Art is one thing I feel like I really don't do enough of with the kids.
I am a big, ole Scrooge when it comes to any art other than drawing. The thought of clay, paint, and the like just makes me cringe: all that mess and chaos, ugh!
Don't get me wrong: I love to do art myself. I love it! Love, love, love it, but I tend to be kind of lazy when it comes to breaking out the messy stuff for my brood. Or, I thought it was laziness. Today, I'm thinking it is more like a self-preservation instinct.
I was recently reading a blog post describing a lovely winter trees project involving shaving cream, so I bought a couple cans of shaving cream and cleared off the kitchen table.
Things started out innocently enough. My three children were swirling colors and dipping papers.
If you want this to be a blog post that inspires you to do art with your kids, stop reading now. Get some cans of shaving cream and have fun.
If you want to hear our story, read on.
THE BEGINNING OF THE END
My oldest son started rubbing shaving cream on his tummy. I told him that he needed to clean up. While helping him get started on cleaning up, the two younger kids began rubbing shaving cream all over their bodies. I went with my daughter and other son to clean up in the bathroom.
When I came back to the kitchen, my oldest son had stirred his shaving cream as fast as he could until all of the color mixed into a putrid green. When the two kids came back from the bathroom, the other son excitedly followed suit and mixed his shaving cream into a green mush, too.
I felt irritated that they were ignoring the whole concept of making beautiful art and instead focusing on the smoosh factor. I tried not to let it get to me: Intellectually, I know that it was still a fun tactile experience for the boys, even if they weren't making art as I had planned.
I praised my daughter's shaving cream swirls as they really were lovely. The boys then asked me to help them make swirls, too. I added more color to their piles of green shaving cream and all the kids successfully made swirly art.
I wish I could end the story here.
IT ALMOST ENDED LIKE THIS
Once everyone had made several swirly art pictures, I started cleaning up. I admit that I felt a bit frazzled and ready for the art project to end.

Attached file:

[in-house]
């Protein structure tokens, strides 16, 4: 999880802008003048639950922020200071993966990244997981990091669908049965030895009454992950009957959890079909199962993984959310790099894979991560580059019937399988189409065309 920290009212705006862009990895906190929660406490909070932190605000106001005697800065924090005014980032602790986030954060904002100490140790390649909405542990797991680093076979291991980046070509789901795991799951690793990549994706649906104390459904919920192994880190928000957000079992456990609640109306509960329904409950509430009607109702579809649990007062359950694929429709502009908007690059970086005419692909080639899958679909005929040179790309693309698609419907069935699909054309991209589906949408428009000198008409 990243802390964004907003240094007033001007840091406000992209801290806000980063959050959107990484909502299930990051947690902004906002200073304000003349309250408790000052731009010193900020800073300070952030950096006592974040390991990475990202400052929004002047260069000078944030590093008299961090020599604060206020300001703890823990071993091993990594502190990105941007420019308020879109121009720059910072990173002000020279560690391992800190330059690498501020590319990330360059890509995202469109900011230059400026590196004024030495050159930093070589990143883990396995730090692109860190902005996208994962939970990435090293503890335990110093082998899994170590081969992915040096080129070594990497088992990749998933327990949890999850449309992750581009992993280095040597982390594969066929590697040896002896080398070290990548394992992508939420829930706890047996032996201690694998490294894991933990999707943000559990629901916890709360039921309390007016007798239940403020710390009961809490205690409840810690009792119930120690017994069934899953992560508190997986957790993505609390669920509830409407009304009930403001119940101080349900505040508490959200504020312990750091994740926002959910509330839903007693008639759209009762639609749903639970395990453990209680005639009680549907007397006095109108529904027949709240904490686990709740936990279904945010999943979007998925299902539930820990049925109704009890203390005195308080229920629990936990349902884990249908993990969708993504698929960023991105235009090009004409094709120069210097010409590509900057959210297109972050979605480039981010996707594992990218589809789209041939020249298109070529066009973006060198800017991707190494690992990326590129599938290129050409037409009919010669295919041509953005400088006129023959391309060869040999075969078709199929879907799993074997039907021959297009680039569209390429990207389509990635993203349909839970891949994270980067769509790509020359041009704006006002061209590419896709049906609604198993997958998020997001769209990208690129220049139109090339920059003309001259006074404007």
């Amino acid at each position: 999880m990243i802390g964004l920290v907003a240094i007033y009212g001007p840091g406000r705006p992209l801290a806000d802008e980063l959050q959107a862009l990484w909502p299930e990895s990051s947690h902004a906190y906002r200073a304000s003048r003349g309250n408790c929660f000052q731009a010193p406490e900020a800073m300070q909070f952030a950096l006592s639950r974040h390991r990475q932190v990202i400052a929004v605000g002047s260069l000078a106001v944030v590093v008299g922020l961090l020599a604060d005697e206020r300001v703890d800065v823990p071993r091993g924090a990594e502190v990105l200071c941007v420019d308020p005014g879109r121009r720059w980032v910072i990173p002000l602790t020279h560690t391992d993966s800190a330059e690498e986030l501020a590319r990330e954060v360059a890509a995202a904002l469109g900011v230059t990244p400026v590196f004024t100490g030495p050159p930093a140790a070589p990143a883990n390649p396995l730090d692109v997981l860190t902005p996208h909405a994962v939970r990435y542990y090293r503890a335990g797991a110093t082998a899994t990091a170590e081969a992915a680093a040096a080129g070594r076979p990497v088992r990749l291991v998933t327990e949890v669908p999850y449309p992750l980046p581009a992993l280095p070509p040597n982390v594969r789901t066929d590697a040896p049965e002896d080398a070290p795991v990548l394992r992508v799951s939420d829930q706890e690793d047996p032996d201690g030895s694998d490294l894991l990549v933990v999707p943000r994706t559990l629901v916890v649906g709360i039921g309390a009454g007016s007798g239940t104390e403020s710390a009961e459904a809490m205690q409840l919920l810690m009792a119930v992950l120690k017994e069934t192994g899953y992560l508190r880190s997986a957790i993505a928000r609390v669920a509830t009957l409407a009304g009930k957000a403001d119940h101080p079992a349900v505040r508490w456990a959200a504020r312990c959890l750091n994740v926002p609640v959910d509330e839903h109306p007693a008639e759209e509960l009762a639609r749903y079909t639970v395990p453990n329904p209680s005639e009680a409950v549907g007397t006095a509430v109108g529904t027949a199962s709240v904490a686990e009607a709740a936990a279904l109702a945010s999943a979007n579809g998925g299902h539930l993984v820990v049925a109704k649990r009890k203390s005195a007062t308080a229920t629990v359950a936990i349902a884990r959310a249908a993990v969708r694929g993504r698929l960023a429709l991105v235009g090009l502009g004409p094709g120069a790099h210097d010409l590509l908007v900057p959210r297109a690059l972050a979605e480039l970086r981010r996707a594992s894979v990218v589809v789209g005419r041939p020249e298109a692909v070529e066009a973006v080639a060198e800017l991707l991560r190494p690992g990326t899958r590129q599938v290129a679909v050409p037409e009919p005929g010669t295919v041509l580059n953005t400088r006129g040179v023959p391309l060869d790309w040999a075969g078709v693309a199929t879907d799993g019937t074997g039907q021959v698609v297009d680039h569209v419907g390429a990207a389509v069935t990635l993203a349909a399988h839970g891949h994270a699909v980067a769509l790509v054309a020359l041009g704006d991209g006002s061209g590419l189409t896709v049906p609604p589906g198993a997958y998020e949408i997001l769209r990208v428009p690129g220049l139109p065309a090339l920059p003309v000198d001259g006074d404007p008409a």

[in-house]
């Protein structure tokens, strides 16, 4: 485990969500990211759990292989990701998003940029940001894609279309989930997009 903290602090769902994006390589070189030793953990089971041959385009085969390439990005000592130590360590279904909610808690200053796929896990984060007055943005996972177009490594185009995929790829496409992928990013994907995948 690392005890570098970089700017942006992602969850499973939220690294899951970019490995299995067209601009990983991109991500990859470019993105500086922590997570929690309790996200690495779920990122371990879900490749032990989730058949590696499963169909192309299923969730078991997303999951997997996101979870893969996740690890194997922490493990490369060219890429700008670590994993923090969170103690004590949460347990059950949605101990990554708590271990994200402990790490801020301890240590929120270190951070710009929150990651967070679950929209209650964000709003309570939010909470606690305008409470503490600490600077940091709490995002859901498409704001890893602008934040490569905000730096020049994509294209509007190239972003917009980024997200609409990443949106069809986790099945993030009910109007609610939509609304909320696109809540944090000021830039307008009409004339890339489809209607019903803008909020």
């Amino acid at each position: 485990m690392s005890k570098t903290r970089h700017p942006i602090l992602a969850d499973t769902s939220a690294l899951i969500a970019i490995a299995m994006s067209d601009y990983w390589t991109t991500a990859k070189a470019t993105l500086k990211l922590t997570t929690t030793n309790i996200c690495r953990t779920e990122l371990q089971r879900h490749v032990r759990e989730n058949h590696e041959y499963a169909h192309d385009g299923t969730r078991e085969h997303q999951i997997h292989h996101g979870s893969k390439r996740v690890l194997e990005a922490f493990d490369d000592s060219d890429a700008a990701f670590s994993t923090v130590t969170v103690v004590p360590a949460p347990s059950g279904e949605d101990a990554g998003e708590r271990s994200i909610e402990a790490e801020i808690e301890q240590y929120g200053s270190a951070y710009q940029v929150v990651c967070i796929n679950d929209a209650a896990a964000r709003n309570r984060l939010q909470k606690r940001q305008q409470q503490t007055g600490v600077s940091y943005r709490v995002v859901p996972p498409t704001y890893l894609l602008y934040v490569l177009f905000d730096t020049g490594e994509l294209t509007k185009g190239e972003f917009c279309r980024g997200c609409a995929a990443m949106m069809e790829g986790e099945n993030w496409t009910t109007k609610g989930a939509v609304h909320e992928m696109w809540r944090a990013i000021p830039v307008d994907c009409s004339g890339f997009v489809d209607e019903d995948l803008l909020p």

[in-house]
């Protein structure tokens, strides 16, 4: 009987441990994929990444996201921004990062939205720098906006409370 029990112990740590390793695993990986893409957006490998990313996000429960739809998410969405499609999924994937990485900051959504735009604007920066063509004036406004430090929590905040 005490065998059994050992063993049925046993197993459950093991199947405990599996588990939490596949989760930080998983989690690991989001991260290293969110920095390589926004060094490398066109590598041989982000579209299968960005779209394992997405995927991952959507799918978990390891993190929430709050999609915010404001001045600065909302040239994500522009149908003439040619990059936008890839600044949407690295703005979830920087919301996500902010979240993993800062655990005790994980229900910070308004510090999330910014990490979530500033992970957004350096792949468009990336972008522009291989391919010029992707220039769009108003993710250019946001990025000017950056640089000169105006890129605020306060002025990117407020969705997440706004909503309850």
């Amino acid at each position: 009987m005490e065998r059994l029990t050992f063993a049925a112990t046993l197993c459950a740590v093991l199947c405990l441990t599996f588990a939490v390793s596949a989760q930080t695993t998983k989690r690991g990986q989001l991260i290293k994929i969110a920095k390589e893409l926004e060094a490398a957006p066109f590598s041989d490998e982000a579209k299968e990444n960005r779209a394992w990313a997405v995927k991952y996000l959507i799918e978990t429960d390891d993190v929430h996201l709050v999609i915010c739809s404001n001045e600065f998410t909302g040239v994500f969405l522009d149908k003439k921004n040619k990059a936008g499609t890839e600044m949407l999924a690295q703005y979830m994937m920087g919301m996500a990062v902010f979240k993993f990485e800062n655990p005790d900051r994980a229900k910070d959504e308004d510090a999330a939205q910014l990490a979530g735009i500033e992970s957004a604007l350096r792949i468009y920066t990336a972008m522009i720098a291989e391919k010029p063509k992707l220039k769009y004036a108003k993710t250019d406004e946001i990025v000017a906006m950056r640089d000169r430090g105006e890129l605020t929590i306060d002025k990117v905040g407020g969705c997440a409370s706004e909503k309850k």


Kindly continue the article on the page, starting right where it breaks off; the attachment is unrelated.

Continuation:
While my back was turned, the kids again rubbed shaving cream on their bodies. I remember how their laughter began to get that crazy sound to it. You know, when the sound shifts from joyful, delightful giggling to insane, overstimulated, maniacal screams of laughter. I turned around as plops of shaving cream landed on the floor and chairs and my clothes.
What came next was not my finest moment.
I yelled, a bit. I tossed out some choice phrases that had no business being said to children. Maybe "yelled a bit" is being too kind. I screamed. I lost it.
All I could think was that I had spent all this effort trying to do something fun and special with them, and they were almost literally throwing it in my face. My oldest son got the brunt of my anger, because I reasoned that he "should know better" being the oldest and because I blamed him for the mischief. I sent the three kids to the bathroom to clean up.
When I had calmed down a little, I walked into the bathroom to see how clean-up was going. They were playing in the bathroom sinks with the shaving cream!
Thankfully, at that moment, my husband came home. He took over clean-up of the kids and the bathroom while I cleaned up the kitchen table and focused on calming down again.
A BETTER ENDING
After a few deep breaths, I went to talk to my oldest son. I apologized for yelling. We talked together about where things went awry. I asked him: "If you were at school, would you have taken the art supplies and started rubbing them all over his body?" He laughed while saying no. I explained that I was angry that he and his siblings had misused the art supplies. He replied, "But the shaving cream just feels so good!"
I told him that there is a time and place for whole-body art. At home, this time and place is outside in the summer where they can be hosed-off afterwards before coming into the house.
Then, I had a light-bulb moment!
"The other place for whole-body art," I said, "is in the bathtub where all the mess can be rinsed down the drain."
Frankly, I'm thinking all art should be done in the bathtub in the future. It really is the perfect location.
THE LESSON LEARNED
What is the moral of this story? I need to approach art with the kids differently. I need to expect mess. Expecting specific aesthetically pleasing results is just setting myself up for disappointment and stress.
Underestimating the amount of mess that can be made with two cans of shaving cream was a grave error in judgment on my part.
After thinking about it, the whole point of art is to enjoy the process and not worry too much about the end result. I lost that focus while gazing at pictures of magical, snowy trees and imagining my kids making something similarly cute. The kids' aim, though, was to enjoy the process.
As I reflect on what I could have done differently today, the experience is not without merit. I learned, and relearned, some important lessons.